4 hurt, 400 evacuated after Washington plant fire

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A line of emergency vehicles line a roadway in sight of the Williams Northwest Pipeline plant in the distance, Monday, March 31, 2014, in Plymouth, Wash. Company spokeswoman Michele Swaner says all employees were evacuated and accounted for after an explosion Monday morning at the plant, where liquefied natural gas is converted into vapor. She says one employee was burned but will recover. (AP Photo/Tri-City Herald, Bob Brawdy)

A line of emergency vehicles line a roadway in sight of the Williams Northwest Pipeline plant in the distance, Monday, March 31, 2014, in Plymouth, Wash. Company spokeswoman Michele Swaner says all employees were evacuated and accounted for after an explosion Monday morning at the plant, where liquefied natural gas is converted into vapor. She says one employee was burned but will recover. (AP Photo/Tri-City Herald, Bob Brawdy)

In this aerial photo, the Williams Northwest Pipeline plant is seen after a natural gas pipeline ruptured at the plant in Plymouth, Wash., Monday, March 31, 2014. Benton County Sheriff Steven Keane said some gas leaked from the tank to the ground in a containment area and evaporated into the air, but it was only a small amount. (AP Photo/The Tri-City Herald, Sarah Gordon)

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A large explosion and fire Monday at a natural gas processing plant on the Washington-Oregon border injured four workers, led to the evacuation of about 400 people from nearby farms and homes, and sent a mushroom cloud of black smoke high into the air

The 8:20 a.m. blast at the Williams Northwest Pipeline plant in the Washington town of Plymouth, along the Columbia River, also punctured one of the facility’s two giant storage tanks for liquefied natural gas.

Benton County Sheriff Steven Keane said some gas leaked from the tank to the ground in a moat-like containment area and evaporated into the air, blowing away to the northeast. But it was a relatively small amount, he said.

“I think if one of those huge tanks had exploded, it might have been a different story,” Keane said.

One of the four injured workers was transported to a Portland, Ore., hospital specializing in burns, he said. The other three were taken to Good Shepherd Medical Center in Hermiston, Ore., where spokesman Mark Ettesvold said they were treated in the emergency room for injuries that did not appear to be life-threatening.

Across the Columbia River, the blast shook the home of Cindi Stefani.

“It was just a very loud boom,” she said. “I looked across the river and saw a giant mushroom cloud and flames at least a couple hundred feet high.”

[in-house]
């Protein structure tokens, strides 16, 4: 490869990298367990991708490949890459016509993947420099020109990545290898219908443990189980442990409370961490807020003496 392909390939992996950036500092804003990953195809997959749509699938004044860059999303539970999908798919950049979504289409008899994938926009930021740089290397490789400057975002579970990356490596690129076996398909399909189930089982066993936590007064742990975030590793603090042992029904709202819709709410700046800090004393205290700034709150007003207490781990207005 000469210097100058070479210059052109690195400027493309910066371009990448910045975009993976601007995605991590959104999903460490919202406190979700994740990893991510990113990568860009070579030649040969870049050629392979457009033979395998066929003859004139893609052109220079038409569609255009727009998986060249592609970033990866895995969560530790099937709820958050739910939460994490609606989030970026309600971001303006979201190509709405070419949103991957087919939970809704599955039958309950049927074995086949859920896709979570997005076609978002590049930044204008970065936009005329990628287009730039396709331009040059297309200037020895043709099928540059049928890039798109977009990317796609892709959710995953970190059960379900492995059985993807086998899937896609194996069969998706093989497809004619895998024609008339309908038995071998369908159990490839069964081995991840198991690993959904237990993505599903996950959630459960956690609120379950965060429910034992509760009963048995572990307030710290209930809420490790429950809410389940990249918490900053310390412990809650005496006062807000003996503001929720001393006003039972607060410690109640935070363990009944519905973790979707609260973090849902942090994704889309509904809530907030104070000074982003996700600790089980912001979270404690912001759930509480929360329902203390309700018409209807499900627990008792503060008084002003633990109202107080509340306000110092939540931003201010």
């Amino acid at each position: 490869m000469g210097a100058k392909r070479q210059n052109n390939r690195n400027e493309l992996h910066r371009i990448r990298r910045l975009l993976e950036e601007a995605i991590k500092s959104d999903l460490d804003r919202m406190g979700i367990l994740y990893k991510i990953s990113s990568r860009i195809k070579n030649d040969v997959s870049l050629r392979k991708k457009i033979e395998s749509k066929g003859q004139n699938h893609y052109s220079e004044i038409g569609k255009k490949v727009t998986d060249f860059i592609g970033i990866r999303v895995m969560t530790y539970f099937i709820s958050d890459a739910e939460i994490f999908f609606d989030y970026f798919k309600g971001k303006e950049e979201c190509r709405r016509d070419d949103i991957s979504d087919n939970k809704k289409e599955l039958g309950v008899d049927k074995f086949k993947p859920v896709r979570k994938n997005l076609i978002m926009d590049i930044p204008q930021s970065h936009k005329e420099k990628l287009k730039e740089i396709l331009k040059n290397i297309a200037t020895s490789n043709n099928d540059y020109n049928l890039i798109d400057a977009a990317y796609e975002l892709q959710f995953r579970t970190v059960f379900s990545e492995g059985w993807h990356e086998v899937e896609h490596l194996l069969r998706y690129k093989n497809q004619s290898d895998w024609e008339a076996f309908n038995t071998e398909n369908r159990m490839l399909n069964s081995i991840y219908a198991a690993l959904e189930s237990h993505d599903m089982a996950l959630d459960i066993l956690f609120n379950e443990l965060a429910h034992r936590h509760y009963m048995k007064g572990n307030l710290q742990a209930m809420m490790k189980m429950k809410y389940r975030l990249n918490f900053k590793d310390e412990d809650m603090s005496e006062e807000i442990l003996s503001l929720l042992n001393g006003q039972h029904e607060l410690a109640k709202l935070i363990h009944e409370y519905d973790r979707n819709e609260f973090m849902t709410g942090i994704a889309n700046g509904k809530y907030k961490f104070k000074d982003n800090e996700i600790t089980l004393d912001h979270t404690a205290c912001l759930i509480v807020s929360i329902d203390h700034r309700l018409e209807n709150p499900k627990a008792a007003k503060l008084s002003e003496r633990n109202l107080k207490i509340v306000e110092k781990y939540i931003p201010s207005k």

Animals on neighboring farms were running around, she added.

“At that point we were pretty scared. I was thinking, ‘We need to get out of here.’”

Deputies went door to door to homes and farms within a 2-mile radius, evacuating about 400 residents as a precaution.

Buses were provided for those without cars, and a shelter was set up across the river in Oregon at the Umatilla County Fairgrounds. As part of the evacuation, Highway 14 and railroad tracks were shut down.

Deputy Joe Lusignan said the voluntary evacuation could last overnight. No one was being prevented from returning to the evacuation area, which was calculated based on the damage expected if one of the two storage tanks blew up.

The one that that punctured has a capacity of 1.2 billion cubic feet, but it was not full, the sheriff said.

The fire at the plant was extinguished within a couple of hours. Williams spokeswoman Michele Swaner in Salt Lake City said all 17 or 18 company employees were evacuated and accounted for.

She added it was too early to determine the extent of the damage or the cause of the explosion.

Video taken by a Washington State Patrol bomb squad robot was being evaluated, and plans were being developed to send up a helicopter for an aerial assessment of the facility, authorities said.

A pipeline engineer with the Washington Utilities and Transportation Commission will investigate the cause of the explosion and communicate with the western region of the U.S. Department of Transportation Pipeline and Hazardous Materials Safety Administration, the commission said.

The state Pipeline Safety Program regulates 28 pipeline companies and inspects more than 24,000 miles of natural gas and hazardous-liquid pipelines in Washington.

Williams operates about 15,000 miles of interstate natural gas pipelines, according to its website. The Plymouth facility cools natural gas into a liquefied state, company spokesman Tom Droege said.

The liquefied natural gas facility is owned by Williams Partners’ subsidiary Northwest Pipeline LLC.

There was no pipeline rupture, and no customers were affected, company officials said.

A secretary with the Patterson School District, about 7 miles away, said it provided three school buses to help with the evacuation. Students are on spring break, secretary Rachelle Munn said.

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Barnard reported from Grants Pass, Ore.

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Associated Press writers Doug Esser and Donna Gordon Blankinship in Seattle contributed to this report.

Associated Press

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